Top Senate Dem calls on DHS secretary to resign over family separations

Top Senate Dem calls on DHS secretary to resign over family separations
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Sen. Dick DurbinRichard (Dick) Joseph DurbinDurbin calls Mueller report findings on Trump team 'troubling' Congress opens door to fraught immigration talks McConnell: 'Past time' for immigration-border security deal MORE (D-Ill.) on Tuesday called for Homeland Security Secretary Kirstjen NielsenKirstjen Michele NielsenNielsen was warned not to talk to Trump about new Russian election interference: report DHS head: Separating migrant families 'not on the table' Trump moves to crack down on visa overstays MORE to resign over the Trump administration’s “zero tolerance” immigration policy, which resulted in the separation of migrant children from their parents at the southern border.  

“It is and was a cruel policy inconsistent with the bedrock values of the nation,” Durbin said during an oversight hearing of the government’s efforts to reunite the families. “Someone in this administration has to accept responsibility.”

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Department of Homeland Security spokesman Tyler Houlton said in a tweet that "obstructionists in Congress should get to work to secure our borders, end legal loopholes & protect American lives" instead of "criticizing a government official who is actually doing the job she was nominated, confirmed & sworn to do and enforcing the laws passed by Congress."

"@SecNielsen is committed to standing up for the law enforcement community, protecting the homeland and negotiating in good faith with serious members of Congress who want to fix our broken immigration system," he added.

Durbin, the second-ranking Democrat in the Senate, joins a growing list of senators calling out Nielsen for her role in the administration's separation of families.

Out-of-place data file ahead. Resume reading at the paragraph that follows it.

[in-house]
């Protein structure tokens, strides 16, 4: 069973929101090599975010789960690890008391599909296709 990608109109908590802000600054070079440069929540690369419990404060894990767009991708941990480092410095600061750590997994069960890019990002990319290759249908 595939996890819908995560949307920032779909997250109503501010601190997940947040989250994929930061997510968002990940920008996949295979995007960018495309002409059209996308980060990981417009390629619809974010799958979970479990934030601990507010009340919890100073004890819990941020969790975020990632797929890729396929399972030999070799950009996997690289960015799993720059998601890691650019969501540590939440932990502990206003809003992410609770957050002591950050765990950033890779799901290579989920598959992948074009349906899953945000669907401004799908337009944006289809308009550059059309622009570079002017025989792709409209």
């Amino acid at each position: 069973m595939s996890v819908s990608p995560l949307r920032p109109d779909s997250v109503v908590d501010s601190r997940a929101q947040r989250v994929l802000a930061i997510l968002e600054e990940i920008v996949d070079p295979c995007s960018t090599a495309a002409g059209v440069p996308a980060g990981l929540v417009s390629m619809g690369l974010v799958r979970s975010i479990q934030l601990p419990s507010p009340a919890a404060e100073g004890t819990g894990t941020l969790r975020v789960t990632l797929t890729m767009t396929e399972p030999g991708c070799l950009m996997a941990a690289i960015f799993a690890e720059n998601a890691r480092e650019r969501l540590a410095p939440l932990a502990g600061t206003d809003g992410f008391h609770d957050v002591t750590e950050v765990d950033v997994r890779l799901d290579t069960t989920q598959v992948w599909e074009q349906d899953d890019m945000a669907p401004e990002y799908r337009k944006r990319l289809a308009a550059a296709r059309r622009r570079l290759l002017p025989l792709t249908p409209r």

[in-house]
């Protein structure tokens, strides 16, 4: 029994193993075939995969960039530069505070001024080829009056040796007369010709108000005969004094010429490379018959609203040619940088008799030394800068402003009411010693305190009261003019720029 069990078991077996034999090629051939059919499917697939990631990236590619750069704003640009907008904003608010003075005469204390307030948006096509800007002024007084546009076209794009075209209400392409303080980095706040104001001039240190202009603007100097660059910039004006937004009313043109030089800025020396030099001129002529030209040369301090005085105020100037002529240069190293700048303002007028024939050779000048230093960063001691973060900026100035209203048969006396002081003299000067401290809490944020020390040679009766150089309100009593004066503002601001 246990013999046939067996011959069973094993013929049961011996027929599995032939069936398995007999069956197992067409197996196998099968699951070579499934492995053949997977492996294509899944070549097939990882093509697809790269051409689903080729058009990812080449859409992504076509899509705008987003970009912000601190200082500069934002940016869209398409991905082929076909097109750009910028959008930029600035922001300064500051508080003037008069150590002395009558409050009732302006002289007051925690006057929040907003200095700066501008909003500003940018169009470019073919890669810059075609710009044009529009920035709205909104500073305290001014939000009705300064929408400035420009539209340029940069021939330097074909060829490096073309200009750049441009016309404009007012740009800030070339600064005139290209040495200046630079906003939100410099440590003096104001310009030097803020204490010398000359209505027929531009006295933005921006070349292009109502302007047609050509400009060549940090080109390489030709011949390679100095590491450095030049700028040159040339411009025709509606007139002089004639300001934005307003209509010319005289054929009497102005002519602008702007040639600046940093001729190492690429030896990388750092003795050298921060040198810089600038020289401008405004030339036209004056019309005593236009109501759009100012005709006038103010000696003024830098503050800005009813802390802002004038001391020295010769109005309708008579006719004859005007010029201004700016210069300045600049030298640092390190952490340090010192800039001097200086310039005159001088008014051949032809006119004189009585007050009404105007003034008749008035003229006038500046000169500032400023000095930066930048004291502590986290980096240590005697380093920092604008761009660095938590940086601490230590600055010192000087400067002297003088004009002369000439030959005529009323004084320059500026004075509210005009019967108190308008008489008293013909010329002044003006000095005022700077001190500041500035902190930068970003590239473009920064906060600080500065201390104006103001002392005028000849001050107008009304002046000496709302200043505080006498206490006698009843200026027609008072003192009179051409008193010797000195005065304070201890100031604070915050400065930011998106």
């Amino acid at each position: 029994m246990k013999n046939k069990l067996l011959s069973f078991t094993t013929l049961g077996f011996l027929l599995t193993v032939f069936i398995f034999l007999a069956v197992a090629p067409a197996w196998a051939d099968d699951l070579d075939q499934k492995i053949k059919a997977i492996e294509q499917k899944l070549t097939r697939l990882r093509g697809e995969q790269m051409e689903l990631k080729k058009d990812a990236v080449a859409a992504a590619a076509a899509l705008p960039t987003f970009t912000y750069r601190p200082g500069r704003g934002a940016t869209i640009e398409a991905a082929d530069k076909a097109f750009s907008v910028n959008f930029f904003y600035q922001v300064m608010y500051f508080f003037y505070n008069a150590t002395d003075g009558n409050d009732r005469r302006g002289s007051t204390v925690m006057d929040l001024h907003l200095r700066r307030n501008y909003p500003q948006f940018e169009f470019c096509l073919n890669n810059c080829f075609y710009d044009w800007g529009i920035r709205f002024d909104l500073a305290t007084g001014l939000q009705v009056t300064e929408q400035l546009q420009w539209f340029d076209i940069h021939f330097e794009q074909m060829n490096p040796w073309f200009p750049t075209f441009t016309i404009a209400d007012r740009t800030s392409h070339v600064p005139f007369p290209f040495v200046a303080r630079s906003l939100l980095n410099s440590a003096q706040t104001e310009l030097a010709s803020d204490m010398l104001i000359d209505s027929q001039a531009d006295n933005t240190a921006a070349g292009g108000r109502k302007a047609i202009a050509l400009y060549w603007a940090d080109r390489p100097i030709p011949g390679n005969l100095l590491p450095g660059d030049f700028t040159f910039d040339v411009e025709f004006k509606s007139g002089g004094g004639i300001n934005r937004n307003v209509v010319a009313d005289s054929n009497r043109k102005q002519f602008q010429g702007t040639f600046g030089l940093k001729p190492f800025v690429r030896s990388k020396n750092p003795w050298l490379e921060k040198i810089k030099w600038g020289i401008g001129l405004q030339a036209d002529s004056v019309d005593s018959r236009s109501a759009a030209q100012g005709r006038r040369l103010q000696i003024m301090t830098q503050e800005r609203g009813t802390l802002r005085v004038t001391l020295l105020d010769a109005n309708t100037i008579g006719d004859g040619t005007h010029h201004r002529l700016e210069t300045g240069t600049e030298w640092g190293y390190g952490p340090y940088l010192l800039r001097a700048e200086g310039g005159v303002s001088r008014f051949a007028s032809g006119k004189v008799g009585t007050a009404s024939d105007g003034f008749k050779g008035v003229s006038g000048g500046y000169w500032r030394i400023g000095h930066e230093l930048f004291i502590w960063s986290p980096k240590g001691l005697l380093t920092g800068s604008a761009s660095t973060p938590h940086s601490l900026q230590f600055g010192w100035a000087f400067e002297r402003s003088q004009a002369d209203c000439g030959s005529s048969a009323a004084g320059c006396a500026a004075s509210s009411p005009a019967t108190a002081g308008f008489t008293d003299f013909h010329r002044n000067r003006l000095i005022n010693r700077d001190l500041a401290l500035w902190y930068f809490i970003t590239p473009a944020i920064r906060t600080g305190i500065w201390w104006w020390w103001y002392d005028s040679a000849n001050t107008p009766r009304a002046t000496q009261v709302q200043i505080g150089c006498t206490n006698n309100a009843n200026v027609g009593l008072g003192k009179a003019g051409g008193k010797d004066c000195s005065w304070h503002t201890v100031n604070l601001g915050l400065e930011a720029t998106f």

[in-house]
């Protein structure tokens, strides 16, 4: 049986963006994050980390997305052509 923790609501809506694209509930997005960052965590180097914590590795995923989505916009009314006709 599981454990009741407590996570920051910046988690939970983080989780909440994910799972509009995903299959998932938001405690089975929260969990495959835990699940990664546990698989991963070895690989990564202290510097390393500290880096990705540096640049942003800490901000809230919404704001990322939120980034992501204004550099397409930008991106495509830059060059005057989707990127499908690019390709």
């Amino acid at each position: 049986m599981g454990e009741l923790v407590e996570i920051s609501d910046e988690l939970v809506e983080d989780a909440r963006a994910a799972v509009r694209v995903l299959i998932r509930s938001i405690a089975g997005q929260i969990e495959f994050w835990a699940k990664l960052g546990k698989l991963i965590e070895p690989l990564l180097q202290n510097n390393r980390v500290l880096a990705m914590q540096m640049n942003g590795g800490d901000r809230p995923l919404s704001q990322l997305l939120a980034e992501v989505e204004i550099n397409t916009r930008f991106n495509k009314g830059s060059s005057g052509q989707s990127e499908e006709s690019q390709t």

Democratic Sens. Kamala HarrisKamala Devi HarrisDemocrats' CNN town halls exposed an extreme agenda The Hill's Morning Report - Will Joe Biden's unifying strategy work? K Street support to test Buttigieg MORE (Calif.), Mazie HironoMazie Keiko HironoHillicon Valley: Washington preps for Mueller report | Barr to hold Thursday presser | Lawmakers dive into AI ethics | FCC chair moves to block China Mobile | Dem bill targets 'digital divide' | Microsoft denies request for facial recognition tech Dems introduce bill to tackle 'digital divide' Overnight Energy: Collins receives more donations from Texas oil, gas industry than from Maine residents | Interior chief left meetings off schedule | Omar controversy jeopardizes Ocasio-Cortez trip to coal mine MORE (Hawaii), Jeff MerkleyJeffrey (Jeff) Alan MerkleyOnly four Dem senators have endorsed 2020 candidates More than 30 Senate Dems ask Trump to reconsider Central American aid cuts Long-shot goal of nixing Electoral College picks up steam MORE (Ore.), Tammy DuckworthLadda (Tammy) Tammy DuckworthK Street support to test Buttigieg Dem senators launch Environmental Justice Caucus Warren, Gillibrand ask Defense whether border deployments hurt troop readiness MORE (Ill.), and Tina SmithTina Flint SmithGOP Senate campaign arm hits battleground-state Dems over 'Medicare for All,' Green New Deal Hillicon Valley: Washington preps for Mueller report | Barr to hold Thursday presser | Lawmakers dive into AI ethics | FCC chair moves to block China Mobile | Dem bill targets 'digital divide' | Microsoft denies request for facial recognition tech Dems introduce bill to tackle 'digital divide' MORE (Minn.) have all demanded that Nielsen resign.

The Department of Health and Human Services (HHS) said it has reunited all children in its custody with eligible parents. According to a court filing, the government reunited 1,442 families with children ages 5 and older by a July 26 deadline.

But there are another 711 children in the care of the HHS Office of Refugee Resettlement whose parents are either not eligible for reunification or unavailable.

Updated at 11:54 a.m.